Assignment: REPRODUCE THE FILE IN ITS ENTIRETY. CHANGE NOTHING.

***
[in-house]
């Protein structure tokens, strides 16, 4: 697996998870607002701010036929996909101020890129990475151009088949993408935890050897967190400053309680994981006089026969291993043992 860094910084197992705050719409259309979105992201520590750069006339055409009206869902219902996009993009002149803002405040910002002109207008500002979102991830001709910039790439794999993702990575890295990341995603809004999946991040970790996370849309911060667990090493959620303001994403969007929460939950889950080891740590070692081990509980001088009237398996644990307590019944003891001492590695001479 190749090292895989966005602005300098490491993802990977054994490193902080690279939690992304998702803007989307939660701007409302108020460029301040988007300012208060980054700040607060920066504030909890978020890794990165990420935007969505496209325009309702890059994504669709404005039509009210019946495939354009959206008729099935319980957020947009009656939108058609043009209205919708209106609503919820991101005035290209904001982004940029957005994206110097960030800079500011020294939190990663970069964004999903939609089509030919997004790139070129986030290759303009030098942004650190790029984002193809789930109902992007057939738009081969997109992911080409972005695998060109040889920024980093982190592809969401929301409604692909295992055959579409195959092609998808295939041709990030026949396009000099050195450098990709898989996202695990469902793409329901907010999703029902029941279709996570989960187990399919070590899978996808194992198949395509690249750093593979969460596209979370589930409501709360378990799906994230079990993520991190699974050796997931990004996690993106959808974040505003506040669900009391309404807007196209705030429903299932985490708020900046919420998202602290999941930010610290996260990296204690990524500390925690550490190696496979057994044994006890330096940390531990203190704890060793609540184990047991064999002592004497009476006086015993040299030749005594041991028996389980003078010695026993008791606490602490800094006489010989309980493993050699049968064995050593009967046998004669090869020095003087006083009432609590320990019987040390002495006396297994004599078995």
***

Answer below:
[in-house]
């Protein structure tokens, strides 16, 4: 697996998870607002701010036929996909101020890129990475151009088949993408935890050897967190400053309680994981006089026969291993043992 860094910084197992705050719409259309979105992201520590750069006339055409009206869902219902996009993009002149803002405040910002002109207008500002979102991830001709910039790439794999993702990575890295990341995603809004999946991040970790996370849309911060667990090493959620303001994403969007929460939950889950080891740590070692081990509980001088009237398996644990307590019944003891001492590695001479 190749090292895989966005602005300098490491993802990977054994490193902080690279939690992304998702803007989307939660701007409302108020460029301040988007300012208060980054700040607060920066504030909890978020890794990165990420935007969505496209325009309702890059994504669709404005039509009210019946495939354009959206008729099935319980957020947009009656939108058609043009209205919708209106609503919820991101005035290209904001982004940029957005994206110097960030800079500011020294939190990663970069964004999903939609089509030919997004790139070129986030290759303009030098942004650190790029984002193809789930109902992007057939738009081969997109992911080409972005695998060109040889920024980093982190592809969401929301409604692909295992055959579409195959092609998808295939041709990030026949396009000099050195450098990709898989996202695990469902793409329901907010999703029902029941279709996570989960187990399919070590899978996808194992198949395509690249750093593979969460596209979370589930409501709360378990799906994230079990993520991190699974050796997931990004996690993106959808974040505003506040669900009391309404807007196209705030429903299932985490708020900046919420998202602290999941930010610290996260990296204690990524500390925690550490190696496979057994044994006890330096940390531990203190704890060793609540184990047991064999002592004497009476006086015993040299030749005594041991028996389980003078010695026993008791606490602490800094006489010989309980493993050699049968064995050593009967046998004669090869020095003087006083009432609590320990019987040390002495006396297994004599078995």